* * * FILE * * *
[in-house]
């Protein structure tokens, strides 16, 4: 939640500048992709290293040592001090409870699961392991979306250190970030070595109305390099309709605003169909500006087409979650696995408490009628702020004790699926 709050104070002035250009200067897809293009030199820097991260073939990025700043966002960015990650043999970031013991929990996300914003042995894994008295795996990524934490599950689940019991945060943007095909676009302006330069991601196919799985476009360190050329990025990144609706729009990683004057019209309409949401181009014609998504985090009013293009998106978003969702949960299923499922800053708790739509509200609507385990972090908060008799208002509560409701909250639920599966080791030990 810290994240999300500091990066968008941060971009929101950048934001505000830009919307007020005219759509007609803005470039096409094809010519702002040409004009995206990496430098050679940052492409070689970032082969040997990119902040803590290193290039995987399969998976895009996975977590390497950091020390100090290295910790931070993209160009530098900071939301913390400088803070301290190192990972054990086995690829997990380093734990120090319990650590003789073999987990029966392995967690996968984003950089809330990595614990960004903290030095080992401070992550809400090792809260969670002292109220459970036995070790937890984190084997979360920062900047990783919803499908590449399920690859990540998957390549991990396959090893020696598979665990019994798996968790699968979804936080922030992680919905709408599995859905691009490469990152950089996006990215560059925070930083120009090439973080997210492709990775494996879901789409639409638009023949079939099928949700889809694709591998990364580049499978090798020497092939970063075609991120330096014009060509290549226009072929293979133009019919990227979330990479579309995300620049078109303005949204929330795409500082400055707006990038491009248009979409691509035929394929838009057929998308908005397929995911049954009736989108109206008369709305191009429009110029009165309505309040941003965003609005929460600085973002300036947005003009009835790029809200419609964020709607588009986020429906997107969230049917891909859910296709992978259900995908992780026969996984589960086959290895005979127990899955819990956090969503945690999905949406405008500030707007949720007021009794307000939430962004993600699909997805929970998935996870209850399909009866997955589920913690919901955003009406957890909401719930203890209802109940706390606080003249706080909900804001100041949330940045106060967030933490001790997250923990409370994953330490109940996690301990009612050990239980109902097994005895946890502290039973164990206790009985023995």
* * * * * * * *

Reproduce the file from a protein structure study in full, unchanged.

[in-house]
């Protein structure tokens, strides 16, 4: 939640500048992709290293040592001090409870699961392991979306250190970030070595109305390099309709605003169909500006087409979650696995408490009628702020004790699926 709050104070002035250009200067897809293009030199820097991260073939990025700043966002960015990650043999970031013991929990996300914003042995894994008295795996990524934490599950689940019991945060943007095909676009302006330069991601196919799985476009360190050329990025990144609706729009990683004057019209309409949401181009014609998504985090009013293009998106978003969702949960299923499922800053708790739509509200609507385990972090908060008799208002509560409701909250639920599966080791030990 810290994240999300500091990066968008941060971009929101950048934001505000830009919307007020005219759509007609803005470039096409094809010519702002040409004009995206990496430098050679940052492409070689970032082969040997990119902040803590290193290039995987399969998976895009996975977590390497950091020390100090290295910790931070993209160009530098900071939301913390400088803070301290190192990972054990086995690829997990380093734990120090319990650590003789073999987990029966392995967690996968984003950089809330990595614990960004903290030095080992401070992550809400090792809260969670002292109220459970036995070790937890984190084997979360920062900047990783919803499908590449399920690859990540998957390549991990396959090893020696598979665990019994798996968790699968979804936080922030992680919905709408599995859905691009490469990152950089996006990215560059925070930083120009090439973080997210492709990775494996879901789409639409638009023949079939099928949700889809694709591998990364580049499978090798020497092939970063075609991120330096014009060509290549226009072929293979133009019919990227979330990479579309995300620049078109303005949204929330795409500082400055707006990038491009248009979409691509035929394929838009057929998308908005397929995911049954009736989108109206008369709305191009429009110029009165309505309040941003965003609005929460600085973002300036947005003009009835790029809200419609964020709607588009986020429906997107969230049917891909859910296709992978259900995908992780026969996984589960086959290895005979127990899955819990956090969503945690999905949406405008500030707007949720007021009794307000939430962004993600699909997805929970998935996870209850399909009866997955589920913690919901955003009406957890909401719930203890209802109940706390606080003249706080909900804001100041949330940045106060967030933490001790997250923990409370994953330490109940996690301990009612050990239980109902097994005895946890502290039973164990206790009985023995």